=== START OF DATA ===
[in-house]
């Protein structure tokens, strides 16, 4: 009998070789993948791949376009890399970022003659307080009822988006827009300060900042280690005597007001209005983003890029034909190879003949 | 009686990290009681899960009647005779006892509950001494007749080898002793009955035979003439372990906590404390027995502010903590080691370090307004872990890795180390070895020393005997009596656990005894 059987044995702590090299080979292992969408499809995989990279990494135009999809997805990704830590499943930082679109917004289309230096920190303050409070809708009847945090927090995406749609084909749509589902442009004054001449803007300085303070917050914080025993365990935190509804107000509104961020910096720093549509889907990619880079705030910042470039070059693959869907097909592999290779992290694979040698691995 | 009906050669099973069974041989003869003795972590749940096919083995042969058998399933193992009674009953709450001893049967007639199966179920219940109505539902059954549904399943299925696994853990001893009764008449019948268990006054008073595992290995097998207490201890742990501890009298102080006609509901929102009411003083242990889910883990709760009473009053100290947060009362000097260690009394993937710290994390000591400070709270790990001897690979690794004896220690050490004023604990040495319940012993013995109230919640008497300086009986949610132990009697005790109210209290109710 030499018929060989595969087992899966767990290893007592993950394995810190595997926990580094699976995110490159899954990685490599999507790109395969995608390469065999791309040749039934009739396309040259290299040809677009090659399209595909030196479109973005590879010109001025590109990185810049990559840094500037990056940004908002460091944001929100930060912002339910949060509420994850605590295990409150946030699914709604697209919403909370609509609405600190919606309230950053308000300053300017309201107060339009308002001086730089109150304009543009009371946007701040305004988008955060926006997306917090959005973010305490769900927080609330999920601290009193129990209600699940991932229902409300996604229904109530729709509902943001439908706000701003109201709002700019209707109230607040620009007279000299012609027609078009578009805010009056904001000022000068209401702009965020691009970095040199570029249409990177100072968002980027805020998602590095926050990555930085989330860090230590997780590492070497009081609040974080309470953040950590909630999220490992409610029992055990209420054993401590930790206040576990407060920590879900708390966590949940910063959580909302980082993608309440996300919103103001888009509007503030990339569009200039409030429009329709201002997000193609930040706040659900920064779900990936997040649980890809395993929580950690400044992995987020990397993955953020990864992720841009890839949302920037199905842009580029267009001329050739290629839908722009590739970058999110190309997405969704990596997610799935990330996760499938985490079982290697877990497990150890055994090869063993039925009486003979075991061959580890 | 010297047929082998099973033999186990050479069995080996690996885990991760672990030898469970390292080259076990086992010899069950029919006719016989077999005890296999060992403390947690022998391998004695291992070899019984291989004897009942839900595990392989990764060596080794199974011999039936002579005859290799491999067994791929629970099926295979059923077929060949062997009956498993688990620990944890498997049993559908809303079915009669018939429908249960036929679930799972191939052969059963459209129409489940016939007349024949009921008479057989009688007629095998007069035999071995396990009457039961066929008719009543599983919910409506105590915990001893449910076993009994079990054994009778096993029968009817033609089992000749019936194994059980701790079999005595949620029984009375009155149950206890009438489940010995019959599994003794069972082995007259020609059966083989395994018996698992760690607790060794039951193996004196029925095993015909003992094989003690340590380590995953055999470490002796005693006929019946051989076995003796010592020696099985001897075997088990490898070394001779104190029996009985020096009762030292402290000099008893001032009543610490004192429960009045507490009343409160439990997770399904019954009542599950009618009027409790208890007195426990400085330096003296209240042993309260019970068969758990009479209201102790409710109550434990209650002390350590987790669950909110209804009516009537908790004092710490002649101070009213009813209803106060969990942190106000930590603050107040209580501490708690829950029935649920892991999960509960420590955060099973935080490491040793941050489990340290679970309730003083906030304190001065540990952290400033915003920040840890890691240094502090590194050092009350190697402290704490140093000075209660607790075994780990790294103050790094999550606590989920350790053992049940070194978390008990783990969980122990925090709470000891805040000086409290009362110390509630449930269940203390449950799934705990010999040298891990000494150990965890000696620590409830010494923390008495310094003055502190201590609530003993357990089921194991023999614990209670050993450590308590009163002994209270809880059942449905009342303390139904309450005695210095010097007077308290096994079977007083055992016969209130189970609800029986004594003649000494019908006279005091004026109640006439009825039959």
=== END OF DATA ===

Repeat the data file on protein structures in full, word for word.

[in-house]
């Protein structure tokens, strides 16, 4: 009998070789993948791949376009890399970022003659307080009822988006827009300060900042280690005597007001209005983003890029034909190879003949 | 009686990290009681899960009647005779006892509950001494007749080898002793009955035979003439372990906590404390027995502010903590080691370090307004872990890795180390070895020393005997009596656990005894 059987044995702590090299080979292992969408499809995989990279990494135009999809997805990704830590499943930082679109917004289309230096920190303050409070809708009847945090927090995406749609084909749509589902442009004054001449803007300085303070917050914080025993365990935190509804107000509104961020910096720093549509889907990619880079705030910042470039070059693959869907097909592999290779992290694979040698691995 | 009906050669099973069974041989003869003795972590749940096919083995042969058998399933193992009674009953709450001893049967007639199966179920219940109505539902059954549904399943299925696994853990001893009764008449019948268990006054008073595992290995097998207490201890742990501890009298102080006609509901929102009411003083242990889910883990709760009473009053100290947060009362000097260690009394993937710290994390000591400070709270790990001897690979690794004896220690050490004023604990040495319940012993013995109230919640008497300086009986949610132990009697005790109210209290109710 030499018929060989595969087992899966767990290893007592993950394995810190595997926990580094699976995110490159899954990685490599999507790109395969995608390469065999791309040749039934009739396309040259290299040809677009090659399209595909030196479109973005590879010109001025590109990185810049990559840094500037990056940004908002460091944001929100930060912002339910949060509420994850605590295990409150946030699914709604697209919403909370609509609405600190919606309230950053308000300053300017309201107060339009308002001086730089109150304009543009009371946007701040305004988008955060926006997306917090959005973010305490769900927080609330999920601290009193129990209600699940991932229902409300996604229904109530729709509902943001439908706000701003109201709002700019209707109230607040620009007279000299012609027609078009578009805010009056904001000022000068209401702009965020691009970095040199570029249409990177100072968002980027805020998602590095926050990555930085989330860090230590997780590492070497009081609040974080309470953040950590909630999220490992409610029992055990209420054993401590930790206040576990407060920590879900708390966590949940910063959580909302980082993608309440996300919103103001888009509007503030990339569009200039409030429009329709201002997000193609930040706040659900920064779900990936997040649980890809395993929580950690400044992995987020990397993955953020990864992720841009890839949302920037199905842009580029267009001329050739290629839908722009590739970058999110190309997405969704990596997610799935990330996760499938985490079982290697877990497990150890055994090869063993039925009486003979075991061959580890 | 010297047929082998099973033999186990050479069995080996690996885990991760672990030898469970390292080259076990086992010899069950029919006719016989077999005890296999060992403390947690022998391998004695291992070899019984291989004897009942839900595990392989990764060596080794199974011999039936002579005859290799491999067994791929629970099926295979059923077929060949062997009956498993688990620990944890498997049993559908809303079915009669018939429908249960036929679930799972191939052969059963459209129409489940016939007349024949009921008479057989009688007629095998007069035999071995396990009457039961066929008719009543599983919910409506105590915990001893449910076993009994079990054994009778096993029968009817033609089992000749019936194994059980701790079999005595949620029984009375009155149950206890009438489940010995019959599994003794069972082995007259020609059966083989395994018996698992760690607790060794039951193996004196029925095993015909003992094989003690340590380590995953055999470490002796005693006929019946051989076995003796010592020696099985001897075997088990490898070394001779104190029996009985020096009762030292402290000099008893001032009543610490004192429960009045507490009343409160439990997770399904019954009542599950009618009027409790208890007195426990400085330096003296209240042993309260019970068969758990009479209201102790409710109550434990209650002390350590987790669950909110209804009516009537908790004092710490002649101070009213009813209803106060969990942190106000930590603050107040209580501490708690829950029935649920892991999960509960420590955060099973935080490491040793941050489990340290679970309730003083906030304190001065540990952290400033915003920040840890890691240094502090590194050092009350190697402290704490140093000075209660607790075994780990790294103050790094999550606590989920350790053992049940070194978390008990783990969980122990925090709470000891805040000086409290009362110390509630449930269940203390449950799934705990010999040298891990000494150990965890000696620590409830010494923390008495310094003055502190201590609530003993357990089921194991023999614990209670050993450590308590009163002994209270809880059942449905009342303390139904309450005695210095010097007077308290096994079977007083055992016969209130189970609800029986004594003649000494019908006279005091004026109640006439009825039959």